Wednesday, November 9, 2016

The Real Crisis In America Is Not Political And Neither Is The Answer

On Tuesday nights at the BU Catholic Center we host a dinner for all of our students and then have some sort of formational talk and discussion on some Catholic topic. Topics range from Catholic Social Teaching, Mental Health Issues and how they relate to Faith, Marriage, Religious Life, etc.  Last night, because it was election night, we didn't want to avoid the election discussion, but we didn't want to get bogged down in the usual political quagmire. We wanted to propose something positive.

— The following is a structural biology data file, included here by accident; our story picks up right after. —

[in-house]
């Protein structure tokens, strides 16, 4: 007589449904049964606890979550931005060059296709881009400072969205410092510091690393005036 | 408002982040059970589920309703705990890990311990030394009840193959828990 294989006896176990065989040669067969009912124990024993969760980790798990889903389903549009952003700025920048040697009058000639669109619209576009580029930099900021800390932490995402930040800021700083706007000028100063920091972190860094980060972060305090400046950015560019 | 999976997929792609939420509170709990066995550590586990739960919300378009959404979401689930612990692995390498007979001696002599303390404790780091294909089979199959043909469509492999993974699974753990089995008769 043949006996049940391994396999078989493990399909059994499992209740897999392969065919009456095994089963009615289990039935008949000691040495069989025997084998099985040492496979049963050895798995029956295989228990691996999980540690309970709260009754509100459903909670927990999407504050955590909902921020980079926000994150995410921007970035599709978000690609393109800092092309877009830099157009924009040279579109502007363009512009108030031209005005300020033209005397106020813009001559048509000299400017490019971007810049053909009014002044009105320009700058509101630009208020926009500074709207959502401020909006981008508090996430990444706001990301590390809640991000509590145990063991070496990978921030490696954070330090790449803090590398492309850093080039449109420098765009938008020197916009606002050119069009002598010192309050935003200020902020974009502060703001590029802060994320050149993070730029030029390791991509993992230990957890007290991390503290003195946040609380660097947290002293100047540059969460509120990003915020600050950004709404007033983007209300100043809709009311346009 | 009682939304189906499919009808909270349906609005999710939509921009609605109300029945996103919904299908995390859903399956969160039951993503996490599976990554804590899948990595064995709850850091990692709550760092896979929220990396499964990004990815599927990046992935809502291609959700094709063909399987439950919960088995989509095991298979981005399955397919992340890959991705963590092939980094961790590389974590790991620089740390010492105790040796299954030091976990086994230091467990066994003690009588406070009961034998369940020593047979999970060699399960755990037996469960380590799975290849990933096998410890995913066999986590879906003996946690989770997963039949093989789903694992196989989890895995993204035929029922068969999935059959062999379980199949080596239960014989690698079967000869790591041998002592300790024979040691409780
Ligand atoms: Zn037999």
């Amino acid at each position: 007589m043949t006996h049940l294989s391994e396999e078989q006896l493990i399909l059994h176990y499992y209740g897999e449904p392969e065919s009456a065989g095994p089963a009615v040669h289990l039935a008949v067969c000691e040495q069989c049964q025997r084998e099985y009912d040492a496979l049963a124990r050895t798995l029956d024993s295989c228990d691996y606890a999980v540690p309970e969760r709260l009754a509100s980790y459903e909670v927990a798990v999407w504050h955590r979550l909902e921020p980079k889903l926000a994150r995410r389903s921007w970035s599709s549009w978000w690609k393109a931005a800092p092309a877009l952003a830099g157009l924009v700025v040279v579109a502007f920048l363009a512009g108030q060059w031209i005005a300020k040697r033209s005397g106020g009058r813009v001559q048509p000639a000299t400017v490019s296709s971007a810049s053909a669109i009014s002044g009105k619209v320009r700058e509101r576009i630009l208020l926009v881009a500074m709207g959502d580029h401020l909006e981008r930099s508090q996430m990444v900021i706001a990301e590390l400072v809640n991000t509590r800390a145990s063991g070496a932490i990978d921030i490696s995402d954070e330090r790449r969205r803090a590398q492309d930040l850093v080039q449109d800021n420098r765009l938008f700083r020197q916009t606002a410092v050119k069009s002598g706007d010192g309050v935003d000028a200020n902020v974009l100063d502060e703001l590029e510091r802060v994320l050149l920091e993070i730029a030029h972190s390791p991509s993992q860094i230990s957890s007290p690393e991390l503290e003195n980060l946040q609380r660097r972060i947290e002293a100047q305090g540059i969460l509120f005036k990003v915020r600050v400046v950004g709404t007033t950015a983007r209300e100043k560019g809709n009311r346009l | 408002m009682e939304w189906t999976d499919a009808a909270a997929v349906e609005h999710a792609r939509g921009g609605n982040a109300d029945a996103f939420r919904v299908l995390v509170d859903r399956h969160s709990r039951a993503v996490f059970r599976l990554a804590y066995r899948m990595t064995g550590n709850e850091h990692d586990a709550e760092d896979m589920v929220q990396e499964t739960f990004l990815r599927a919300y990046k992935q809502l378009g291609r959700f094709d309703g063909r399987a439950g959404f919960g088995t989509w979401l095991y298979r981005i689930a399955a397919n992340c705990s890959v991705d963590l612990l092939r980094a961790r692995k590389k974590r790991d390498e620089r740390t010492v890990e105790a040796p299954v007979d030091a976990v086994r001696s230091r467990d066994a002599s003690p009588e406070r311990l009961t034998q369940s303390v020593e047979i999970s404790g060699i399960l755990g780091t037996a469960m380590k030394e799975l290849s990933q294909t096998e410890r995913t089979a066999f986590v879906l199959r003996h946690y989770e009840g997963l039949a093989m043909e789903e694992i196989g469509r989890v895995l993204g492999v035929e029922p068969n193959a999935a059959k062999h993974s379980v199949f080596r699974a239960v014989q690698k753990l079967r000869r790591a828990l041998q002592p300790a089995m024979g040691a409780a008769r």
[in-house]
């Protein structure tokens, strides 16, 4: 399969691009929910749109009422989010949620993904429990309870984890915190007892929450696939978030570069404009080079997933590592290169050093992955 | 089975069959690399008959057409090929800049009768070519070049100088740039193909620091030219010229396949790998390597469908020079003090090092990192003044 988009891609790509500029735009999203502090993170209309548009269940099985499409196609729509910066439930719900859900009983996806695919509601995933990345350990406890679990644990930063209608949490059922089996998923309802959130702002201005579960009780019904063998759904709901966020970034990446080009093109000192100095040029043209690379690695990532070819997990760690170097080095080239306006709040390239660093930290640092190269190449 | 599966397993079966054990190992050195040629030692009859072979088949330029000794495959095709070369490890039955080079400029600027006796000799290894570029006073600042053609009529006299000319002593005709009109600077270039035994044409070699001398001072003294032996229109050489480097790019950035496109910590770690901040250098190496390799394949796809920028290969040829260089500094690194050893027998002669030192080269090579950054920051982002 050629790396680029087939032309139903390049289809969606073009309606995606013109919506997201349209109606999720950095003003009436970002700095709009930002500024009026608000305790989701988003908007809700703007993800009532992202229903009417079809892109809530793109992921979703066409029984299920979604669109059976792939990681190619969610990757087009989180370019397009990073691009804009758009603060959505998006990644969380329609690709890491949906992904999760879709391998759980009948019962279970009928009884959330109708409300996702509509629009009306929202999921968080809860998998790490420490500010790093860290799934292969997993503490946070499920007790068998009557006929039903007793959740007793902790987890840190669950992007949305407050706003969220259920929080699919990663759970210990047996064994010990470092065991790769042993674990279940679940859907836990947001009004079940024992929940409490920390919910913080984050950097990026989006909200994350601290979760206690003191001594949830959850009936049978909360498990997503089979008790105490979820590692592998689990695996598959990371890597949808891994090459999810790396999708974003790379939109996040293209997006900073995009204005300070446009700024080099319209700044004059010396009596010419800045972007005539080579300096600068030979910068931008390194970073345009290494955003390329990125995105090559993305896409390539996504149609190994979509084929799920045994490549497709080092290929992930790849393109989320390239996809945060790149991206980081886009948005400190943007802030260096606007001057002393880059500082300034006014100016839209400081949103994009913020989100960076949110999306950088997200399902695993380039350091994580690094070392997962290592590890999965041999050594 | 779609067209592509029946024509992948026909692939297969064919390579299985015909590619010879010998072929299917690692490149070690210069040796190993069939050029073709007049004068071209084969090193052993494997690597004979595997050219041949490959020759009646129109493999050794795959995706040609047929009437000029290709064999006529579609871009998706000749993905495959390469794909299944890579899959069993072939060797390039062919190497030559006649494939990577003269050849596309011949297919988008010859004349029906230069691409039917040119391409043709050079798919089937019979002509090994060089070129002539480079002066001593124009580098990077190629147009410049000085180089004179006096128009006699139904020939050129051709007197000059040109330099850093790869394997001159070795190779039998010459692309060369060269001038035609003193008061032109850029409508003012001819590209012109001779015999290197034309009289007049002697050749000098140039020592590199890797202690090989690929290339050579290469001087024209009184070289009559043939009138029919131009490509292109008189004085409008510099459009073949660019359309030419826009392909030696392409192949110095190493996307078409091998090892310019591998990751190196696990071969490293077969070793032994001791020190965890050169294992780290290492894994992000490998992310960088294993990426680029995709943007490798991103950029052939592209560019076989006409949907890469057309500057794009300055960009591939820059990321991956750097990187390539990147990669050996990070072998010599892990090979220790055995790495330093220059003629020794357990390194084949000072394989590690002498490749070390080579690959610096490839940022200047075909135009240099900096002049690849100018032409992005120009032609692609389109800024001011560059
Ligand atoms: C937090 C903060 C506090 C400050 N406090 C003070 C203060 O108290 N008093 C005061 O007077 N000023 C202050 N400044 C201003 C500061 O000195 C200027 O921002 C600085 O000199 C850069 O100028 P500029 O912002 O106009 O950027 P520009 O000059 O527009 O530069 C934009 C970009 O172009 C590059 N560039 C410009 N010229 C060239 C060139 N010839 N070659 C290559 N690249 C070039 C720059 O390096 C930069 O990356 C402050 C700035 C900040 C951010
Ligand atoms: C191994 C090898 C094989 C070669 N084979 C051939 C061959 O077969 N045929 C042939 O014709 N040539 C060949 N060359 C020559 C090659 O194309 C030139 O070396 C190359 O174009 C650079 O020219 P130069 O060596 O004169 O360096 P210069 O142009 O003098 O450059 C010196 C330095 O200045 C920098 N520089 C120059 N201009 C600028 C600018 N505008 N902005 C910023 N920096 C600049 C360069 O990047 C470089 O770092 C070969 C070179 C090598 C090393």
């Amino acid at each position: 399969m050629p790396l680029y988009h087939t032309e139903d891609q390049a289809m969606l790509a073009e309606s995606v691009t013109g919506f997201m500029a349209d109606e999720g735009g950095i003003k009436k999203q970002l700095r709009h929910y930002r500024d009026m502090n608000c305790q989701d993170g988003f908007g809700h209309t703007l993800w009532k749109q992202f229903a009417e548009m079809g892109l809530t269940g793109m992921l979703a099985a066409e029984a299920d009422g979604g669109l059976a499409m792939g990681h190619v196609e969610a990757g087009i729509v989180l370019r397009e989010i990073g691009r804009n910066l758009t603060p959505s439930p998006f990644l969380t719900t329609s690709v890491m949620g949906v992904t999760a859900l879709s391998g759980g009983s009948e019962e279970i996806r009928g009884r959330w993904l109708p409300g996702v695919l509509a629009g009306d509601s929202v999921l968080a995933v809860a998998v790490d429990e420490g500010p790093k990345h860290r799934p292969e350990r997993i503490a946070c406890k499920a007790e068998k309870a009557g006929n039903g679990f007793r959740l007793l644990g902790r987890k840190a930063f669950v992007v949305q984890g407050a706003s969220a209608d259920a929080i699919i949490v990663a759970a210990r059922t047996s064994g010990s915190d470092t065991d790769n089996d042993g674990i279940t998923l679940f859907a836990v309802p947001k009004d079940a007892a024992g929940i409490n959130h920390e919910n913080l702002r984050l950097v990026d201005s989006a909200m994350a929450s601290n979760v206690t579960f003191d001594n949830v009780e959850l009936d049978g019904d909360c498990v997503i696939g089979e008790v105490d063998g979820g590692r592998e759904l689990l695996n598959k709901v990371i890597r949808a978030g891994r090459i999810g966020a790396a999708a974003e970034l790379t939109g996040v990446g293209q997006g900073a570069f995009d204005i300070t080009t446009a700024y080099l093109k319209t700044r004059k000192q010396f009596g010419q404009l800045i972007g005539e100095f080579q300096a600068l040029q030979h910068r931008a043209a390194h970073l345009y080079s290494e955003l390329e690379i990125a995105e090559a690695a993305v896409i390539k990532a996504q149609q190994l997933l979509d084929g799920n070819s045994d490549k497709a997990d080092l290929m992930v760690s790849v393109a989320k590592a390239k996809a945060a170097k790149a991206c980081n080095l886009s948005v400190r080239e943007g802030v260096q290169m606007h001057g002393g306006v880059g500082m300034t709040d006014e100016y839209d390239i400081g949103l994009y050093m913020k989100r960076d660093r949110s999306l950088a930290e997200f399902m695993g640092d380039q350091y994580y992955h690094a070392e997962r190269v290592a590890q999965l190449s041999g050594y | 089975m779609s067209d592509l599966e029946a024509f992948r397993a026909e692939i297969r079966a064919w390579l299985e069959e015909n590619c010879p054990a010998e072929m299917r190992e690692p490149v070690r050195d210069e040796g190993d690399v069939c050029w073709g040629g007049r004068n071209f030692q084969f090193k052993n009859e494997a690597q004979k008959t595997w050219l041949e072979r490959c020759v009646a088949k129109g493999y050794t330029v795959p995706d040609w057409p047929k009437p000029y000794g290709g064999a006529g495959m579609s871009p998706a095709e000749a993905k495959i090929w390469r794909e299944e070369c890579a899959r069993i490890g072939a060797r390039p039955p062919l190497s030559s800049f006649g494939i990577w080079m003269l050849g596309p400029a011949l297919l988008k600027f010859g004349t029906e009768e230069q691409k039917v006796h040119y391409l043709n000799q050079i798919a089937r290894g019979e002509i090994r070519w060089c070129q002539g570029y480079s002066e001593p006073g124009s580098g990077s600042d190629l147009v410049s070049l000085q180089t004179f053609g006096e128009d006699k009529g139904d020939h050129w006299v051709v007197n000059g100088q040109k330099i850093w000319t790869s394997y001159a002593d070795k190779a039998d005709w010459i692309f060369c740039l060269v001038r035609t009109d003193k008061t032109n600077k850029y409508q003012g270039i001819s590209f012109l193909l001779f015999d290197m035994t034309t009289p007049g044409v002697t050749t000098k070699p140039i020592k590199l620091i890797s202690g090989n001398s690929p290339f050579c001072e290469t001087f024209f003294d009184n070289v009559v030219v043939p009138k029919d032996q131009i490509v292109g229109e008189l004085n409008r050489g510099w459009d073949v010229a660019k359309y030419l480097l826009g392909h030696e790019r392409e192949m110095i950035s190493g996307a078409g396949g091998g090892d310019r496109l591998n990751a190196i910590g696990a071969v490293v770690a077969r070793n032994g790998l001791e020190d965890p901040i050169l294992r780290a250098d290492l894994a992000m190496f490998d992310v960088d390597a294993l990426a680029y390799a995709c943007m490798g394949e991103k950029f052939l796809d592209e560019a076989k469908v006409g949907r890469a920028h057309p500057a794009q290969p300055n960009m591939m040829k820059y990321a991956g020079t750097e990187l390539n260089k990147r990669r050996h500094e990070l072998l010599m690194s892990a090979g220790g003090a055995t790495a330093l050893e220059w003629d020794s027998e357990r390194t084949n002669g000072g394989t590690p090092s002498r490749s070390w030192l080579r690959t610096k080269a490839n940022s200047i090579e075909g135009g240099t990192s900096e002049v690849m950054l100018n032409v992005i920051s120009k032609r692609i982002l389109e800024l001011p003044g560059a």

Since the Enlightenment, society and culture have become detached from their Christian roots.  This detachment leaves us unhinged and basically living a whimsical type of existence.  We bounce from one thing to the next, our morality is fluid, and nothing grounds us. When this happens, we become slaves of the ephemeral. Before long, we place all of our hope in a political figure; a political figure who himself (or herself) is detached from the roots of Christian culture.  If I could provide an image that might be helpful: It would be as though we were swept away in a riptide.  What we should really do to help ourselves is to find away to reattach ourselves to the land. If there were someone standing on shore with a rope and they threw it to us, then we should grab hold of that line.  Instead, we find ourselves in the riptide along with others.  One of the others has a rope and so we enthusiastically grab hold, but unfortunately, we are only attached to that person who is also being swept away.